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Over 100 tailored, well-coiffed punches crowded into the now college-owned Hasty Pudding building Monday evening for the first open, advertised punch in the club’s 206-year history—a much-touted event for a club that began in 1795 as a 21-member secret society.
“As president, it was very encouraging that so many people came out without being punched,” said Social Club President Andrea L. Olshan ’02. “It was very heartwarming and reassuring for me. It’s been a rough ride.”
Club officials said the evening event, where students chatted and nibbled on crackers, fruit and peanuts, did not feel too different than in past years, despite the open punch.
“I think it felt about the same...but if it hadn’t been open, I probably would have known a lot of the people who showed up,” said Alumnae Coordinator Jessica S. Tisch ’03. “As it was, a lot of people showed up who I had never met before.”
The social club’s decision to apply for official student group status came after more than a year of discussion with the University.
Harvard bought the Hasty Pudding building from the group’s graduate board, the Institute of 1770, in the spring of 2000.
Student group status will allow the club to continue to use the 12 Holyoke St. building even after renovations convert the building into a state-of-the-art theater and space for student groups.
Olshan said members of the social institution postered the Yard and Houses in preparation for Monday night’s punch.
The green and white posters with simple black lettering read “The President and Officers of the Hasty Pudding Club Invite You to Attend Our First Open House.”
The poster described proper dress as “business attire.”
In addition to the postering, club members were “encouraged” to invite their friends to the event, said Treasurer Sarah M. Mercer ’04.
From 7 to 9 p.m., prospective punches filed into the storied Pudding building, lining up in the wood-paneled “Members Room” to fill out a simple application on cream-colored paper.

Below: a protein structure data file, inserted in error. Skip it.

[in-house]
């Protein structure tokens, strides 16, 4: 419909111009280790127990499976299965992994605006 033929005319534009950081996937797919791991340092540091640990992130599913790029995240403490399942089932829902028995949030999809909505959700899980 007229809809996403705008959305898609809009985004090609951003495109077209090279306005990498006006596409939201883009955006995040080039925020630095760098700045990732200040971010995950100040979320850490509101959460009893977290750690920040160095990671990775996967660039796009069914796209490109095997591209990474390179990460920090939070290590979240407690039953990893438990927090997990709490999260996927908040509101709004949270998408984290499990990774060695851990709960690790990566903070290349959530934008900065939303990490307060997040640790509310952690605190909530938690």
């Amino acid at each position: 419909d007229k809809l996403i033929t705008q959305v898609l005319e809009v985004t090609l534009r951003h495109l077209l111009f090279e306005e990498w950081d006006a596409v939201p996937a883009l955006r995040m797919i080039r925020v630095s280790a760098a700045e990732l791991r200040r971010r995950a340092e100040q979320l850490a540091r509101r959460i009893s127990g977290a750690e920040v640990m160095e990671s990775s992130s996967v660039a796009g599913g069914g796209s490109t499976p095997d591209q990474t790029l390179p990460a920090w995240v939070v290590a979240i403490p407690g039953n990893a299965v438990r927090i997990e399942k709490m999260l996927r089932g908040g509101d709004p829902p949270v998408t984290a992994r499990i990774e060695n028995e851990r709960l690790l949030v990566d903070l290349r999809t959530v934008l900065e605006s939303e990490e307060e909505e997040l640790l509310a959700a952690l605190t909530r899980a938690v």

Adorned with a Hasty Pudding seal, the application asked potential punches their names, contact information and extracurricular activities.
As interested students filled out applications, one club officer advised them to mention whether their parents or siblings were members of the club.
Behind the bar, another Pudding officer poured non-alcoholic soft drinks because in a college-owned building, students have to hire a bartender in order to serve drinks.
But Olshan said the lack of alcohol at this year’s event was not a drawback.
“In every past year the president has always told the membership committee not to drink during the events,” she said. “Besides, if you can’t handle alcohol and within an hour are falling down on an officer, this is not the place for you.”
Even the number of prospective punches seemed comparable to past years, Olshan said.
Generally, each member of the 150-member club can punch one or two friends, a process that brings about 150 punches.
This year’s number was a relief, Olshan said.
“We had no idea what to expect and we were thrilled with the outcome,” she said. “If more people had come, it would have been crowded. It really was an ideal situation, I think.”
And many of these punches were new to the Pudding Social Club, Olshan said.
Mercer said she was pleased to note the number of punches asking her questions about the club.
“This is different than the mentality during a closed punch—that people who are punched would definitely want to join. These people wanted to find out what it was about.”
But for a first-year who attended the event Monday night the punch seemed somewhat “harrowing.”
“The crowd was not a cross-section of Harvard,” the student said. “The ‘pretty -girl’ population was definitely there.”
But Elizabeth A. Shields ’04, who said she came to Monday’s event after seeing signs and talking to friends in the club, said she did not feel pressured by a need to network.
“It was totally low-key, a lot of people were just hanging out,” she said. “It seemed like a cocktail event, people were dressed up and there to see their friends, and meet people.
“You didn’t have to run around trying to impress people,” she continued. “It was a fun little get-together.”
According to Olshan, club officers plan to choose about 50 or 60 of the 120 punches. The second event is scheduled for tomorrow.
—Staff Writer Daniela J. Lamas can be reached at email@example.com.
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